Consulting the Calendar: Choosing Auspicious Moments in Time, Bali, Indonesia. Copyright © 2022 Terence Carter / Grantourismo. All Rights Reserved.

Consulting the Calendar: Choosing Auspicious Moments in Time

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Each day Desak and Kuman, the cook and housekeeper at our villa at Tumbak Bayuh, consult the Balinese calendar hanging on the kitchen wall. When Kiki, the villa manager, suggests we try to see a traditional ceremony while we’re on Bali, she heads inside to check the complicated almanac.

While we naturally have difficulty deciphering the thing, we’re told that even the locals find it challenging. Regardless, no Balinese would hold a ceremony, or do pretty much anything, without first studying the calendar to select an auspicious date.

What makes a Balinese calendar confusing for foreigners to understand is that it is actually three calendars in one, the Gregorian, Saka, and Pawukon calendars, and therefore includes all manner of details, from important Hindu celebrations, festivals and temple anniversaries to the full moons and new moons observed in the Saka or lunar calendar. The Pawukon calendar is different again, based on Bali’s rice growing cycle, with six months to a year and 35 days to a month, totalling just 210 days in a Pawukon year. Work that one out!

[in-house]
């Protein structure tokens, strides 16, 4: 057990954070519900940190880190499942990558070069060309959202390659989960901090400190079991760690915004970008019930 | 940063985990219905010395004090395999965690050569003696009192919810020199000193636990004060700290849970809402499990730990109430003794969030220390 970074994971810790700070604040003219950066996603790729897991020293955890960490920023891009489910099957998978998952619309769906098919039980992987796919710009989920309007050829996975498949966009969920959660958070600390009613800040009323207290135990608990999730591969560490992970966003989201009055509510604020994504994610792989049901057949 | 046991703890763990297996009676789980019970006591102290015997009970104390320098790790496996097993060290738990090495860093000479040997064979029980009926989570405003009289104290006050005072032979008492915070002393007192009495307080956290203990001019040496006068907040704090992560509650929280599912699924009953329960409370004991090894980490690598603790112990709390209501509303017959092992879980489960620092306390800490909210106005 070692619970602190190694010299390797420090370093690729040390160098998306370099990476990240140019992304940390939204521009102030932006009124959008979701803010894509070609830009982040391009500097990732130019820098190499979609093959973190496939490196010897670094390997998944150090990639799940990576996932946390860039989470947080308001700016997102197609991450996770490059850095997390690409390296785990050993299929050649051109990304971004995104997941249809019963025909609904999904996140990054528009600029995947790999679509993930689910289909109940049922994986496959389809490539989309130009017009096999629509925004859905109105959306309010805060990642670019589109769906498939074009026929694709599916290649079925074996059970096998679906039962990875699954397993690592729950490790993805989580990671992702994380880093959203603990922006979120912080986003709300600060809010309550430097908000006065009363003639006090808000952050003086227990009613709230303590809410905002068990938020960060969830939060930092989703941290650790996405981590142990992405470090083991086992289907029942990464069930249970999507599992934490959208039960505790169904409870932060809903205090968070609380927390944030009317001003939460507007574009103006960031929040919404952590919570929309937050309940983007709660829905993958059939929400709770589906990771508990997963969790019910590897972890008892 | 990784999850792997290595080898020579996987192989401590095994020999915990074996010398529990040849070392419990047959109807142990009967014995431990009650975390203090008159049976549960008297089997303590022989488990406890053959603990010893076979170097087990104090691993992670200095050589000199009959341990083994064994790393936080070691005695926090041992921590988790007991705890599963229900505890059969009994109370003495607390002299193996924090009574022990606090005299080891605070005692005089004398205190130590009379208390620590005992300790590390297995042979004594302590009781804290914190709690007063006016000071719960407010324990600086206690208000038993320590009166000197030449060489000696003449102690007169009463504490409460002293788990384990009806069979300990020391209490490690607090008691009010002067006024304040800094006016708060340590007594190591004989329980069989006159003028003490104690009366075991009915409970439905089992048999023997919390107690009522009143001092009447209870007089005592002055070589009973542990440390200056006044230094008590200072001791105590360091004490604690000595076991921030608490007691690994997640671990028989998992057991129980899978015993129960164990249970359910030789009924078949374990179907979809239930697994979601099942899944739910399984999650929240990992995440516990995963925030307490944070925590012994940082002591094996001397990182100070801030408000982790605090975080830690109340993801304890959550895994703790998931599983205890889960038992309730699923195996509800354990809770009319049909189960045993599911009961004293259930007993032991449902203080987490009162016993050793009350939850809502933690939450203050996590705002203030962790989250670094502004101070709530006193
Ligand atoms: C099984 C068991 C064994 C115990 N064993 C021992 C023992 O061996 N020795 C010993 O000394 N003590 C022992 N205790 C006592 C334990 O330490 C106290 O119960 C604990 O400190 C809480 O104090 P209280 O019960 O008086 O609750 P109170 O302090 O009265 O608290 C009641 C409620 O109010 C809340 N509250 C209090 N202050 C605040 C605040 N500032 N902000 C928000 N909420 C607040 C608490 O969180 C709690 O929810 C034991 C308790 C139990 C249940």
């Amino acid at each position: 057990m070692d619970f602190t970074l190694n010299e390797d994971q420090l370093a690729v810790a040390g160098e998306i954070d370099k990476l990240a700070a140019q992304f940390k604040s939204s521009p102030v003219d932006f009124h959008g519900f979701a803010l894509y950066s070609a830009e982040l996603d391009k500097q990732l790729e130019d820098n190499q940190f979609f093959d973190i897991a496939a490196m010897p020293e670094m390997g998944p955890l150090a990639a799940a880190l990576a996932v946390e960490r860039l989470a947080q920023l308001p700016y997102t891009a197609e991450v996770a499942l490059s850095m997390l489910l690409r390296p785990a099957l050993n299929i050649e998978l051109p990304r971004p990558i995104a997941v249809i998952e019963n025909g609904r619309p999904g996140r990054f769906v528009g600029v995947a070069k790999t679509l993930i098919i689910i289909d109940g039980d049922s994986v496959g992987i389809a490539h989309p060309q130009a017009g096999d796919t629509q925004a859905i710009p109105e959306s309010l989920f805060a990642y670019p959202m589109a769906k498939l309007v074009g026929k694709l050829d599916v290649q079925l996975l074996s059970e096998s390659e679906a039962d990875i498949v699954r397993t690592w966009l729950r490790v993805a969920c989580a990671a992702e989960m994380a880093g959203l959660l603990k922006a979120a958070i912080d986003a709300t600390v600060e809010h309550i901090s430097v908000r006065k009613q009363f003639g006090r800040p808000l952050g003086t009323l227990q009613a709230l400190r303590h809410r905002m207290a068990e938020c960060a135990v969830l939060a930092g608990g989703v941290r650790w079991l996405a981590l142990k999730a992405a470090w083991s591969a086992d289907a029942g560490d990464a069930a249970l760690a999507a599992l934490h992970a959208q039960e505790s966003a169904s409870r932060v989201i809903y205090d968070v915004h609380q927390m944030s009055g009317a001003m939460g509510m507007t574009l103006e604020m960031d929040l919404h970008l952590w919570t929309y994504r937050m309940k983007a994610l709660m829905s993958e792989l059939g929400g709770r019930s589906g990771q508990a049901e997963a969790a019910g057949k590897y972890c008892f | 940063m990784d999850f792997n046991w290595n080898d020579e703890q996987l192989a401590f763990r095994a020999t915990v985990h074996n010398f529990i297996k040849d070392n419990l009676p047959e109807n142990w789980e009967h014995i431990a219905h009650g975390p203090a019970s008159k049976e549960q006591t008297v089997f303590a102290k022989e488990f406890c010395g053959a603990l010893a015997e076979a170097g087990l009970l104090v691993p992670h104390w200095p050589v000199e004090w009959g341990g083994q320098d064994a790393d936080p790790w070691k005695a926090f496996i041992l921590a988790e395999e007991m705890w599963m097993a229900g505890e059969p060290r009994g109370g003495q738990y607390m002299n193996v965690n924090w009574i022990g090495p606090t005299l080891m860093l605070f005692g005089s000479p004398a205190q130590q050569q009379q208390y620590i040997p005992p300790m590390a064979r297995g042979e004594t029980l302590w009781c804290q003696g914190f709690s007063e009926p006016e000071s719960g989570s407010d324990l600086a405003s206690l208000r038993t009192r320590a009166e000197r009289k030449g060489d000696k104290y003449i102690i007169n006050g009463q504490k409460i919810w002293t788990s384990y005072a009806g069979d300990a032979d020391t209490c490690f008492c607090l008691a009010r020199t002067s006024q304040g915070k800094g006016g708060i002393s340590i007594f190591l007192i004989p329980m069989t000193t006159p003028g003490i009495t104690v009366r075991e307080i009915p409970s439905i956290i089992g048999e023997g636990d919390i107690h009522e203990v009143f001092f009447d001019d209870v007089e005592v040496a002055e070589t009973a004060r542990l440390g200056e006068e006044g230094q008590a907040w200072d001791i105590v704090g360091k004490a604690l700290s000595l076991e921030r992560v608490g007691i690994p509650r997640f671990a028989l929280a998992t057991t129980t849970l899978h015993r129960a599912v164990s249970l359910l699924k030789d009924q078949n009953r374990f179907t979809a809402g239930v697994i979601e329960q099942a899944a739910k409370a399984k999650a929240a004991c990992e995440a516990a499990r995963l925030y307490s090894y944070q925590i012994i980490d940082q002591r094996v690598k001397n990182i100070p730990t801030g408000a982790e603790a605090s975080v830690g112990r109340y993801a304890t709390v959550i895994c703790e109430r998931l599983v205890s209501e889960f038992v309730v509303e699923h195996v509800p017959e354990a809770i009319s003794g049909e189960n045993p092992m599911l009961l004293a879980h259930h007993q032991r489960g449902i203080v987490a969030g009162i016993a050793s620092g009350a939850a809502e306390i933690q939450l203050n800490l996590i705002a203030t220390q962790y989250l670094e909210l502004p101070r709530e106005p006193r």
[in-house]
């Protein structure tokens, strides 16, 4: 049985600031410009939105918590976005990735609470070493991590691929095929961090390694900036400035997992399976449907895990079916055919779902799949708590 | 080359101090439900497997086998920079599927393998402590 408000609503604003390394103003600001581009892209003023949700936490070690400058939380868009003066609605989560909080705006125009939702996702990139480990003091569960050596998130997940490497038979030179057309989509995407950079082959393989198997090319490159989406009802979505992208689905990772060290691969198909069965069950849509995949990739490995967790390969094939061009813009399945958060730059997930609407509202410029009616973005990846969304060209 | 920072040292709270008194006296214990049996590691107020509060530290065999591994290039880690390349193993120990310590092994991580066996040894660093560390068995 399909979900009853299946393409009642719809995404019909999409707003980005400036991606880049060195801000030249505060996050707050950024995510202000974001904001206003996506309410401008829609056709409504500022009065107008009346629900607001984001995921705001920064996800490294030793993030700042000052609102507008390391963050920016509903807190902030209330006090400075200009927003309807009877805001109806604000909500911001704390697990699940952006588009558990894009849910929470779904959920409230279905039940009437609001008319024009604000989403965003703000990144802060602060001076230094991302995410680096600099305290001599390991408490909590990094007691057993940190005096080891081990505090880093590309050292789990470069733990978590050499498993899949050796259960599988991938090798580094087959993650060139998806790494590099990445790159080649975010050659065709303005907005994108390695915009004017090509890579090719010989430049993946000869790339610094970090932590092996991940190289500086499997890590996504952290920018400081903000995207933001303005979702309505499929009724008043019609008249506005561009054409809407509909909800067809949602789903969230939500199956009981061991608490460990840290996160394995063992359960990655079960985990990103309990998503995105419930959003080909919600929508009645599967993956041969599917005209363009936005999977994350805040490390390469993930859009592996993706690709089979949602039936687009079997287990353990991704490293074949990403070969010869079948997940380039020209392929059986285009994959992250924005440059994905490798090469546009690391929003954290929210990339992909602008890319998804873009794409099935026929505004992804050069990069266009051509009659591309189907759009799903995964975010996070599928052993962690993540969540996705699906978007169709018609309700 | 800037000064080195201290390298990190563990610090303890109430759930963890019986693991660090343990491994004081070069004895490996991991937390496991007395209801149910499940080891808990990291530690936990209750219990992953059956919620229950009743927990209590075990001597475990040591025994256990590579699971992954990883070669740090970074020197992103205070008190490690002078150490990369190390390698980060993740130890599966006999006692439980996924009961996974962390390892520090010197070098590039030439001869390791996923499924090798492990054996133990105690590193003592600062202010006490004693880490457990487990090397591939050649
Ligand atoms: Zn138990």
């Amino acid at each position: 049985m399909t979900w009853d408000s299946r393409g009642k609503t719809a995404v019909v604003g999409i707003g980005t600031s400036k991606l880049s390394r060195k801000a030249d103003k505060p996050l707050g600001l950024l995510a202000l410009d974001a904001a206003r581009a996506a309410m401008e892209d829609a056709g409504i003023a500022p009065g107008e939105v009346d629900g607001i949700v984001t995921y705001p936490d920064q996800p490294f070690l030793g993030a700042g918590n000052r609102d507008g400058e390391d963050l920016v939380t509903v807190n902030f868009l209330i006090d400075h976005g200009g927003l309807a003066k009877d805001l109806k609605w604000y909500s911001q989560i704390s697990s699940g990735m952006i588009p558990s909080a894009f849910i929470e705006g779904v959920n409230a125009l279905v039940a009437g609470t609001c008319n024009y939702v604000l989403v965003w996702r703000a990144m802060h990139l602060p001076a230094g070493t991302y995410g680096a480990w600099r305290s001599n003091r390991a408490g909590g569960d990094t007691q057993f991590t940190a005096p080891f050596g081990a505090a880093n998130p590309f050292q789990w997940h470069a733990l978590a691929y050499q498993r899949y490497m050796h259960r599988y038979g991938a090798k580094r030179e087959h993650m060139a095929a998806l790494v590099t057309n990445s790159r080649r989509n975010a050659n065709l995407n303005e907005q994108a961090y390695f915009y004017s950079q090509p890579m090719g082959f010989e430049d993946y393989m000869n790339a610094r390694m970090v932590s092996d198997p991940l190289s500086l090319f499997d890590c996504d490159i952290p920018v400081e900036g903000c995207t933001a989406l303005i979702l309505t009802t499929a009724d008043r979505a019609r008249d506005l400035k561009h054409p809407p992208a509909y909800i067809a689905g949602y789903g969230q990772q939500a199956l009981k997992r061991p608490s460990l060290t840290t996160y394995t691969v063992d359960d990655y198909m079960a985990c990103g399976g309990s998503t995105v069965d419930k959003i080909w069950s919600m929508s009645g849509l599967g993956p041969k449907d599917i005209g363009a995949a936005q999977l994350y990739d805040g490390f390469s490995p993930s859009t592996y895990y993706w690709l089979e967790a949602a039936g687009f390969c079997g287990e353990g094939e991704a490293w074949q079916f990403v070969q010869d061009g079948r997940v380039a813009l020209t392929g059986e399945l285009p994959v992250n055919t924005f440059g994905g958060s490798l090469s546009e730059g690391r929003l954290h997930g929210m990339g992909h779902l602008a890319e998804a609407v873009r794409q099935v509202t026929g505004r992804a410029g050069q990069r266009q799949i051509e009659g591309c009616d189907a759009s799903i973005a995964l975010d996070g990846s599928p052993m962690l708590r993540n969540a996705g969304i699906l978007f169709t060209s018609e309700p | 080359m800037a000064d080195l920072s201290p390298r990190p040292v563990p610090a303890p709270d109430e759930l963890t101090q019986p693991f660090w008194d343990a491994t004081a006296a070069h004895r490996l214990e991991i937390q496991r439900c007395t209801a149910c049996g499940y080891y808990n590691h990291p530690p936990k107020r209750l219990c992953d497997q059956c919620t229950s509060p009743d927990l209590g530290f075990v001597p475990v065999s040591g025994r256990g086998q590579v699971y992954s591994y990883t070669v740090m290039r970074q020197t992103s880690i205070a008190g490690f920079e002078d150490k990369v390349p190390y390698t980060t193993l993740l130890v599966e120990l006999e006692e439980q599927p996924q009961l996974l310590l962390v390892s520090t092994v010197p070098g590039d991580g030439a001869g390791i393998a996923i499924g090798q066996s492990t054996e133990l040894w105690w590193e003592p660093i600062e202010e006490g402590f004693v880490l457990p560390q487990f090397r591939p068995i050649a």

Although all Balinese make offerings and perform temple-cleansing rites on significant dates such as the Sasih New Year, there are many more ceremonies that are much more localised, with their dates chosen for particular events due to their auspiciousness. There are times when it is best to meditate or to socialise, marry or divorce, and bury and cremate. The banjar or village council even uses the Balinese calendar to select dates for their meetings, public events and sporting matches!

One day during our stay Kuman informs us that she’s taking a day off for a ceremony, while Desak, from a village a little farther away, tells us she’s taking time off on different dates in the Balinese calendar for the anniversary of her local temple. Kiki suggests we visit the temple at Uluwatu on the full moon when there should be more people about and a wonderful atmosphere, while another day she calls to tell us when and where there’s to be a spectacular cremation – naturally, on a date that’s been especially selected from the calendar.

They say that in Bali there is a ceremony going on somewhere on the island every day. Having lived with Balinese and with a Balinese calendar on our wall, we believe it.

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A travel and food writer who has experienced over 70 countries and written for The Guardian, Australian Gourmet Traveller, Feast, Delicious, National Geographic Traveller, Conde Nast Traveller, Travel+Leisure Southeast Asia, DestinAsian, TIME, CNN, The Independent, The Telegraph, Sunday Times Travel Magazine, AFAR, Wanderlust, International Traveller, Get Lost, Four Seasons Magazine, Fah Thai, Sawasdee, and more, as well as authored more than 40 guidebooks for Lonely Planet, DK, Footprint, Rough Guides, Fodors, Thomas Cook, and AA Guides.

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